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Brexit and Employment Rights

Feb 3, 2021

Author: Anthony Purvis

Ever since the country voted to leave the EU in 2016, an evergreen topic of debate for those in the HR and employment law world has been whether or not Brexit will mean substantial changes to employment rights.  Last week the business secretary, Kwasi Kwarteng, explained that “we’re not interested in watering down workers’ rights”.  His statement appeared to come as something of u-turn after he had confirmed only days earlier that there would be a review into how EU employment rights could be changed after Brexit.
Is this change in approach surprising?  Well not particularly, in my view.  In the last few years most commentators appear to have reached a consensus that a widespread change to employment law is unlikely.  A fair amount of the protections enjoyed by workers in the UK are in place because of the EU, or at least partly so.  But most of them are part of the day to day fabric of working life and have been for years or decades.  Accordingly, any government should find it very difficult to justify rowing back on them, particular during a pandemic, and last week’s decision to abandon a mere review seems to show just how strongly opinion can form in these circumstances.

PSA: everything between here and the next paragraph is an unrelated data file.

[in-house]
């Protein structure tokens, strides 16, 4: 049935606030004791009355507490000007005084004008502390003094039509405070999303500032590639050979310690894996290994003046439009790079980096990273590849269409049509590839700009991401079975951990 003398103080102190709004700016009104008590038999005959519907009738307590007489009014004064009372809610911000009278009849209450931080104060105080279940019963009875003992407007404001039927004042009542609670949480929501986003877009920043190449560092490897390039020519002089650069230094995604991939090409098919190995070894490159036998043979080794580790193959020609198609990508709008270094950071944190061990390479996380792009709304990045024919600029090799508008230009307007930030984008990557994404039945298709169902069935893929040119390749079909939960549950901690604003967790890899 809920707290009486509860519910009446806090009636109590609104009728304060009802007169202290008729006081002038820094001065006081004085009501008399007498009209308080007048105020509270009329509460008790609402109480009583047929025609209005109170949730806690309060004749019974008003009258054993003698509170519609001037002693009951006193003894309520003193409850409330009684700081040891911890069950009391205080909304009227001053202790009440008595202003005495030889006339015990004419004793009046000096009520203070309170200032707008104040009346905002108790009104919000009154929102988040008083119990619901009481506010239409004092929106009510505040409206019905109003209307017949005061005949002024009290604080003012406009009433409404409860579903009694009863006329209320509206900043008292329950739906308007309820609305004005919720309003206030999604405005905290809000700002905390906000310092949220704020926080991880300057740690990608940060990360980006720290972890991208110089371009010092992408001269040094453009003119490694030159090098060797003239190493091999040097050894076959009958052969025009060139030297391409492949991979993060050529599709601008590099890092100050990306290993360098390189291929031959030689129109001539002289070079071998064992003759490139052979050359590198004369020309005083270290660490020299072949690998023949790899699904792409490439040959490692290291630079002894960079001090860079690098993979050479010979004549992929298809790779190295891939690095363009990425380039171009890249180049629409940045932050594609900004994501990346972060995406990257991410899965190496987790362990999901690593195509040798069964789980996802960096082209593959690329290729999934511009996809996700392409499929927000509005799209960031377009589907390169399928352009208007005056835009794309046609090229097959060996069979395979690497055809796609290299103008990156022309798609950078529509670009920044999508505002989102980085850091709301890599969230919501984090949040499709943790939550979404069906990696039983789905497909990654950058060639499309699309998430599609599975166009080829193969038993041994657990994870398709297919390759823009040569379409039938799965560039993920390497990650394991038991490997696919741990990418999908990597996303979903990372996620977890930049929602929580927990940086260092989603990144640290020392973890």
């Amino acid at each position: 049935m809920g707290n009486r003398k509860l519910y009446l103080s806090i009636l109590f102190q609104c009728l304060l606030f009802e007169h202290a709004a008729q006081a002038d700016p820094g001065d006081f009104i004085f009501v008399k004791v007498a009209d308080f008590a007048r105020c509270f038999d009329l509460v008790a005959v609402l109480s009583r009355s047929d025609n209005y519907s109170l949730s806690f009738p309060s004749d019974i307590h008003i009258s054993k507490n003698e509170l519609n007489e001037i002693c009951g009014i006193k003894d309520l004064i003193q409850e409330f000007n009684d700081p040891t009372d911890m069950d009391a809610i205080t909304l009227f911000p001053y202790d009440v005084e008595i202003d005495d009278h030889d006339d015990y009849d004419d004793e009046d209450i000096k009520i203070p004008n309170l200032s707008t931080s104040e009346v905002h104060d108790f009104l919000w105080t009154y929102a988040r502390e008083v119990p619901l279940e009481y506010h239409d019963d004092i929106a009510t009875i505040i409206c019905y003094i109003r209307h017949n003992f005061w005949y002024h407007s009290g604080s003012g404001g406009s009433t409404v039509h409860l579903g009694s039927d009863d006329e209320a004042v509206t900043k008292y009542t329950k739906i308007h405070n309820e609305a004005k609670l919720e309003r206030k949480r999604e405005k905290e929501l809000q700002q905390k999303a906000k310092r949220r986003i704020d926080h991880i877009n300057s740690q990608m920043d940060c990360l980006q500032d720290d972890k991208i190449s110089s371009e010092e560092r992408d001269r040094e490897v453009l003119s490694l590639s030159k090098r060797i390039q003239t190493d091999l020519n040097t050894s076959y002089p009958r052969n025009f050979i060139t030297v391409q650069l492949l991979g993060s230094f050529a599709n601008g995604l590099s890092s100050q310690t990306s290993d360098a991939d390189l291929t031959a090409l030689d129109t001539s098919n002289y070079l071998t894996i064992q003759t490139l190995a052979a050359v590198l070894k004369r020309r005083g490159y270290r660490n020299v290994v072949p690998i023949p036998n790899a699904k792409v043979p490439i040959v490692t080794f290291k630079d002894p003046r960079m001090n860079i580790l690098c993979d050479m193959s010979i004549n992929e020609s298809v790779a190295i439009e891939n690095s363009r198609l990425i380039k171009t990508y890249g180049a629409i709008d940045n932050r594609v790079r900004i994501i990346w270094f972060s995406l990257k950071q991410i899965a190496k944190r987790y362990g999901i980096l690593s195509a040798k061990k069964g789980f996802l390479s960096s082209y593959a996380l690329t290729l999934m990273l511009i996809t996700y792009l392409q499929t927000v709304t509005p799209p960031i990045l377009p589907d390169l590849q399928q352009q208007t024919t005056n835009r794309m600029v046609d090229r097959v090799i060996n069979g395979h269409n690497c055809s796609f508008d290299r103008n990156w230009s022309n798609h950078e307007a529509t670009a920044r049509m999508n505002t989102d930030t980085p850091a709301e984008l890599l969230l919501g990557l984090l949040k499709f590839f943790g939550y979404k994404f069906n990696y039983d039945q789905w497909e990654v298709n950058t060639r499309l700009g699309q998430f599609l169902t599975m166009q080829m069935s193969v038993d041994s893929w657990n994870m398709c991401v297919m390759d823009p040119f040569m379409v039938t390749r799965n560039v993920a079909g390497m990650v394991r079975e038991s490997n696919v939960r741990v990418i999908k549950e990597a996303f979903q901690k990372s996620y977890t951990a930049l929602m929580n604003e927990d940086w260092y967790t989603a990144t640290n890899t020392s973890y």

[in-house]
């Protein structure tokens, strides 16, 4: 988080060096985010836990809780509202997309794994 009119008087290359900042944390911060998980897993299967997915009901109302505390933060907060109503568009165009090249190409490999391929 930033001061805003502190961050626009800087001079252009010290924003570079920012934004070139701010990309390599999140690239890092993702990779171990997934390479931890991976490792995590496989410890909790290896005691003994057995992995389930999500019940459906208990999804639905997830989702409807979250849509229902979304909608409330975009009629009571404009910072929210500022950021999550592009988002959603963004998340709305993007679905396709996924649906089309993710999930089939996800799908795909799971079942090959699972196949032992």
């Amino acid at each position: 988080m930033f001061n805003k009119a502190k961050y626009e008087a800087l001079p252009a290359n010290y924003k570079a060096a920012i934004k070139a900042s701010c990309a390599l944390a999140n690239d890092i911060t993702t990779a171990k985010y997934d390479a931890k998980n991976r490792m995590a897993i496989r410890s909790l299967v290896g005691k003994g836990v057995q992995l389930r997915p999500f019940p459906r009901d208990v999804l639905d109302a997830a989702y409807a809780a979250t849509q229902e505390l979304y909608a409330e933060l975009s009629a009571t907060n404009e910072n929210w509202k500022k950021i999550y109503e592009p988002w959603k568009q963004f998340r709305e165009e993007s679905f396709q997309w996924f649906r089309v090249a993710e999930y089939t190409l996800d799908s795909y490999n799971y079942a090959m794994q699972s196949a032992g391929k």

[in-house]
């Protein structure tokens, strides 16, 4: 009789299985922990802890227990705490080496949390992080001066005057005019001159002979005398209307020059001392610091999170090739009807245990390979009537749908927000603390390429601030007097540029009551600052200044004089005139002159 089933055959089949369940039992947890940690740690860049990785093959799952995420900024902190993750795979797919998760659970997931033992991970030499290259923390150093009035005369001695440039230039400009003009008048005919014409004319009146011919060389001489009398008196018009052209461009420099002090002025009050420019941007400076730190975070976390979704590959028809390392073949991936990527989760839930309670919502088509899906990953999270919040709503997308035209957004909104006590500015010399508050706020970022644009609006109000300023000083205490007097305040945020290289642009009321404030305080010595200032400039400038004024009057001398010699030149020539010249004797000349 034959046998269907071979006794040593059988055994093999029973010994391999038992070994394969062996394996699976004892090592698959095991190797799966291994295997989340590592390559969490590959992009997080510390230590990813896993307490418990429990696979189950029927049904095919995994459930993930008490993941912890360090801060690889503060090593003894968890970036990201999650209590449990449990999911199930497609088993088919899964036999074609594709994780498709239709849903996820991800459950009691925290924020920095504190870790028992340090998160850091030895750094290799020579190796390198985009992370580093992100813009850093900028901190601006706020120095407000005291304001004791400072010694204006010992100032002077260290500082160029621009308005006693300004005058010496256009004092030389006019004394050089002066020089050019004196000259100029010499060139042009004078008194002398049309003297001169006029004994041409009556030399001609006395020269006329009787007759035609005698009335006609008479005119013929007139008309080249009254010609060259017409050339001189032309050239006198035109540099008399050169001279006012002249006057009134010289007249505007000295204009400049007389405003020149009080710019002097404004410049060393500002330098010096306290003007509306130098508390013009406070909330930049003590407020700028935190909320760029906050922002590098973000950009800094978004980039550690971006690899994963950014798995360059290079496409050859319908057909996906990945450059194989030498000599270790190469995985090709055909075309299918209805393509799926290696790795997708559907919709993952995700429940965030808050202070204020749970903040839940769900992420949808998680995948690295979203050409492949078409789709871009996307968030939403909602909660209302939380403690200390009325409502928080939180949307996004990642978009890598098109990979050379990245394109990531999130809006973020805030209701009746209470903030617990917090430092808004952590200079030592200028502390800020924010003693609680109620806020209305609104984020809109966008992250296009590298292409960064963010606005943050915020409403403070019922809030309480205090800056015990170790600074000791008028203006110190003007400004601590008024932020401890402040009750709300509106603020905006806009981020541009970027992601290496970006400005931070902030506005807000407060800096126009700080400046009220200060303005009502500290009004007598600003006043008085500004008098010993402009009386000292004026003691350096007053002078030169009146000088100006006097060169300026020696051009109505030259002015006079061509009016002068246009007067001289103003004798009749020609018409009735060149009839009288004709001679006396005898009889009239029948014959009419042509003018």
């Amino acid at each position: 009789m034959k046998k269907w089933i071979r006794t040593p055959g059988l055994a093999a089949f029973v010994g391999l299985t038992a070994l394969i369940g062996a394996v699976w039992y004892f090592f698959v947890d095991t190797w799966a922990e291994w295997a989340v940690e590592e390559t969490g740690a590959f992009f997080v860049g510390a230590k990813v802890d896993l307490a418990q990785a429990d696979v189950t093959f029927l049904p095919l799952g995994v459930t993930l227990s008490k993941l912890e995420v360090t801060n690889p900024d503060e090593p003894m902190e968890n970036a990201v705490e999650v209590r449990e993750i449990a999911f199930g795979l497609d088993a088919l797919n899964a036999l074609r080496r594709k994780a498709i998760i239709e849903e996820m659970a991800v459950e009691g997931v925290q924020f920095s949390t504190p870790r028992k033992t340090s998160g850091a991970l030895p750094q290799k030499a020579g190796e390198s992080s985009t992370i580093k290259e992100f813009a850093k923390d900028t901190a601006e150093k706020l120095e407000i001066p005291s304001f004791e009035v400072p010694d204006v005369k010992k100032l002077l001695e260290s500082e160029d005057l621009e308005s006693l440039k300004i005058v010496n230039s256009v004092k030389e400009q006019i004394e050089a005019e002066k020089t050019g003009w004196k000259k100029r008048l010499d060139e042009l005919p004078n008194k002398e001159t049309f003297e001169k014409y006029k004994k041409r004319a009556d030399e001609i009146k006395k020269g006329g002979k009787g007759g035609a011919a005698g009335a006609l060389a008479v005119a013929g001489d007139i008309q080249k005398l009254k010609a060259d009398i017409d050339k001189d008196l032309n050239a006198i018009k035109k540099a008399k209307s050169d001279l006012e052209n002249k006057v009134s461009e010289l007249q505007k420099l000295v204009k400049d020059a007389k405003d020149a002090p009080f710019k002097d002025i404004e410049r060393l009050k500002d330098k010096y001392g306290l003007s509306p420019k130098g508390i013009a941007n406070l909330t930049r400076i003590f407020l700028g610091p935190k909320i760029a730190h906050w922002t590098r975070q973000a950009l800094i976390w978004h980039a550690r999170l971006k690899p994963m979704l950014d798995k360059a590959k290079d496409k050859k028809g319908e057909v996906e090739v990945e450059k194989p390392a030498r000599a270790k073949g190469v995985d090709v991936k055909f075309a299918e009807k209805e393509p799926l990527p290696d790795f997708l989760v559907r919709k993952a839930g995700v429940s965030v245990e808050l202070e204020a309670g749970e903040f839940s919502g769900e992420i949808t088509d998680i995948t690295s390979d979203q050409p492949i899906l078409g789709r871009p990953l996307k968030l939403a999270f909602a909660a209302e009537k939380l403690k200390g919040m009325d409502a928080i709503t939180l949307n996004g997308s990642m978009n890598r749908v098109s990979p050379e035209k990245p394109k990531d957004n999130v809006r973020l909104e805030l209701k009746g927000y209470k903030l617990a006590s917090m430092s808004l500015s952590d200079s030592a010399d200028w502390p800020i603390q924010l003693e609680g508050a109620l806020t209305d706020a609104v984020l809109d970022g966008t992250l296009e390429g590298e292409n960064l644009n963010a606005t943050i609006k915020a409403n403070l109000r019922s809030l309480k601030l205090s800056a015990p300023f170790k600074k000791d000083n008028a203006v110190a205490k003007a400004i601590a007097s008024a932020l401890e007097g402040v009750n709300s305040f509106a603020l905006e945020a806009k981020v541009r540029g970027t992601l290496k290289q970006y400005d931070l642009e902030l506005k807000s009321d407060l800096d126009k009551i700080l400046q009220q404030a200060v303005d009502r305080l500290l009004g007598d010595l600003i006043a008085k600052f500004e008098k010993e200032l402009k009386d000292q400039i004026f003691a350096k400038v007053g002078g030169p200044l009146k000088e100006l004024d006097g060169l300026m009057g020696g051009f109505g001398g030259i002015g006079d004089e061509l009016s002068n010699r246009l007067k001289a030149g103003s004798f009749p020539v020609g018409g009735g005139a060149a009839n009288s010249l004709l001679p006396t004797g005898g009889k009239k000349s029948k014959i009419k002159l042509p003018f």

Some reports have suggested that the proposals under consideration would have been to end the maximum 48-hour working week, change rules around breaks at work and to change how holiday pay should be calculated.  Without seeing any of the details of these proposals, it could be that they would have been only minor changes aimed at cutting so-called “red tape” for businesses, which is a policy aim often espoused by Conservative governments.  Nevertheless, it’s rare for a government not to tinker with employment law in some way (and there hasn’t been much from this government, partly due to the more pressing issues of Brexit and coronavirus, I believe) so there may well be changes in due course, which might not have been possible had our EU membership continued.